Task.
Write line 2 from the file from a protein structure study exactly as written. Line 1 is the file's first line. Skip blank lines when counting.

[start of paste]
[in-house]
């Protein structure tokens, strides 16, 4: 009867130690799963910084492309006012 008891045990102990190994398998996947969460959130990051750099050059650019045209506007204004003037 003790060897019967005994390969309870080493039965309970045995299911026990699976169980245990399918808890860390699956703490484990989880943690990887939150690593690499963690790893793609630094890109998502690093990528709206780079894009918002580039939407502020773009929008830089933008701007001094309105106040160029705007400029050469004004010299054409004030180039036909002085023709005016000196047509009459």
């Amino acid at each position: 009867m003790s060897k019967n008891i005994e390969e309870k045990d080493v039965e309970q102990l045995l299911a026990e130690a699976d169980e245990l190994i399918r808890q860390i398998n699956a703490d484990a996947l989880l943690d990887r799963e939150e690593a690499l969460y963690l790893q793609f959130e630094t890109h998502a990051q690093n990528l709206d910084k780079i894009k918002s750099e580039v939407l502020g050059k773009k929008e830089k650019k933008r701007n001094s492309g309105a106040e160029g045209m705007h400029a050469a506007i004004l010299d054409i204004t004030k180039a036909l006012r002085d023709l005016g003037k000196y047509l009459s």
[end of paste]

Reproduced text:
């Protein structure tokens, strides 16, 4: 009867130690799963910084492309006012 008891045990102990190994398998996947969460959130990051750099050059650019045209506007204004003037 003790060897019967005994390969309870080493039965309970045995299911026990699976169980245990399918808890860390699956703490484990989880943690990887939150690593690499963690790893793609630094890109998502690093990528709206780079894009918002580039939407502020773009929008830089933008701007001094309105106040160029705007400029050469004004010299054409004030180039036909002085023709005016000196047509009459």